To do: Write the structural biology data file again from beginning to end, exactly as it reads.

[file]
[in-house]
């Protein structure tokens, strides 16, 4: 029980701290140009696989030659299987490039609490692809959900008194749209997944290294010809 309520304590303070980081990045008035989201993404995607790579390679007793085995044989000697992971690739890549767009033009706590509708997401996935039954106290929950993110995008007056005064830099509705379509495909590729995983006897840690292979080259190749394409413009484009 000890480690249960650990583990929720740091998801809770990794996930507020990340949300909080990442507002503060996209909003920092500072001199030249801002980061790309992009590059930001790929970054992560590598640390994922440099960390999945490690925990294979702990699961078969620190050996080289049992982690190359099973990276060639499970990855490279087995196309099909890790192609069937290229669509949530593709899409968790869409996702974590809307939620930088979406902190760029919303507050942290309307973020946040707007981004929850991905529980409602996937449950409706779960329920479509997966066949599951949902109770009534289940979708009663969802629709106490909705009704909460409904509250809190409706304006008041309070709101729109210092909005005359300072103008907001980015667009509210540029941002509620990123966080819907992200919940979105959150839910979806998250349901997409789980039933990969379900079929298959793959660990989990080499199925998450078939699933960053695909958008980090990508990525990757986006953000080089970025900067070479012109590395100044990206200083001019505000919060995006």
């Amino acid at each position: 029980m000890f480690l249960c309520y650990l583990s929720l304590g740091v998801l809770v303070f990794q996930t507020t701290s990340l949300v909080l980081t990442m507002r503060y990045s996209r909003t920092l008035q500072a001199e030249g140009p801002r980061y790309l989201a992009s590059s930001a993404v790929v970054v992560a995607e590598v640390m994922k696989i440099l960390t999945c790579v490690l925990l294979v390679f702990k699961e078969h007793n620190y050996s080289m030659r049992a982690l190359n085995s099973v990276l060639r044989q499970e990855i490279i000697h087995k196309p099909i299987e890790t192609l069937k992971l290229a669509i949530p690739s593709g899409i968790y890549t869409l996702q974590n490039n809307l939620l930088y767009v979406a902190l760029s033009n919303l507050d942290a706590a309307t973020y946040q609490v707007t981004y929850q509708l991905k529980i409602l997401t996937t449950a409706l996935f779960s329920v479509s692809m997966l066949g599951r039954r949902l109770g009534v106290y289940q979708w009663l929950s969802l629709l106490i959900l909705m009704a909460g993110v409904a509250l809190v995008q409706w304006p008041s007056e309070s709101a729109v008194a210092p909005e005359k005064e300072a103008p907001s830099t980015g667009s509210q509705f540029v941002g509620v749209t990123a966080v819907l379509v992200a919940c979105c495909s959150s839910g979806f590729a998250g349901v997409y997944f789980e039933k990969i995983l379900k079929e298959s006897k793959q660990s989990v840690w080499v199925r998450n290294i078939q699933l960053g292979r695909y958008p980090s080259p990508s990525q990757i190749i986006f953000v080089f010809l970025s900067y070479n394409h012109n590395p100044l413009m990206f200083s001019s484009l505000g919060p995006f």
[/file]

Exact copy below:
[in-house]
């Protein structure tokens, strides 16, 4: 029980701290140009696989030659299987490039609490692809959900008194749209997944290294010809 309520304590303070980081990045008035989201993404995607790579390679007793085995044989000697992971690739890549767009033009706590509708997401996935039954106290929950993110995008007056005064830099509705379509495909590729995983006897840690292979080259190749394409413009484009 000890480690249960650990583990929720740091998801809770990794996930507020990340949300909080990442507002503060996209909003920092500072001199030249801002980061790309992009590059930001790929970054992560590598640390994922440099960390999945490690925990294979702990699961078969620190050996080289049992982690190359099973990276060639499970990855490279087995196309099909890790192609069937290229669509949530593709899409968790869409996702974590809307939620930088979406902190760029919303507050942290309307973020946040707007981004929850991905529980409602996937449950409706779960329920479509997966066949599951949902109770009534289940979708009663969802629709106490909705009704909460409904509250809190409706304006008041309070709101729109210092909005005359300072103008907001980015667009509210540029941002509620990123966080819907992200919940979105959150839910979806998250349901997409789980039933990969379900079929298959793959660990989990080499199925998450078939699933960053695909958008980090990508990525990757986006953000080089970025900067070479012109590395100044990206200083001019505000919060995006």
């Amino acid at each position: 029980m000890f480690l249960c309520y650990l583990s929720l304590g740091v998801l809770v303070f990794q996930t507020t701290s990340l949300v909080l980081t990442m507002r503060y990045s996209r909003t920092l008035q500072a001199e030249g140009p801002r980061y790309l989201a992009s590059s930001a993404v790929v970054v992560a995607e590598v640390m994922k696989i440099l960390t999945c790579v490690l925990l294979v390679f702990k699961e078969h007793n620190y050996s080289m030659r049992a982690l190359n085995s099973v990276l060639r044989q499970e990855i490279i000697h087995k196309p099909i299987e890790t192609l069937k992971l290229a669509i949530p690739s593709g899409i968790y890549t869409l996702q974590n490039n809307l939620l930088y767009v979406a902190l760029s033009n919303l507050d942290a706590a309307t973020y946040q609490v707007t981004y929850q509708l991905k529980i409602l997401t996937t449950a409706l996935f779960s329920v479509s692809m997966l066949g599951r039954r949902l109770g009534v106290y289940q979708w009663l929950s969802l629709l106490i959900l909705m009704a909460g993110v409904a509250l809190v995008q409706w304006p008041s007056e309070s709101a729109v008194a210092p909005e005359k005064e300072a103008p907001s830099t980015g667009s509210q509705f540029v941002g509620v749209t990123a966080v819907l379509v992200a919940c979105c495909s959150s839910g979806f590729a998250g349901v997409y997944f789980e039933k990969i995983l379900k079929e298959s006897k793959q660990s989990v840690w080499v199925r998450n290294i078939q699933l960053g292979r695909y958008p980090s080259p990508s990525q990757i190749i986006f953000v080089f010809l970025s900067y070479n394409h012109n590395p100044l413009m990206f200083s001019s484009l505000g919060p995006f």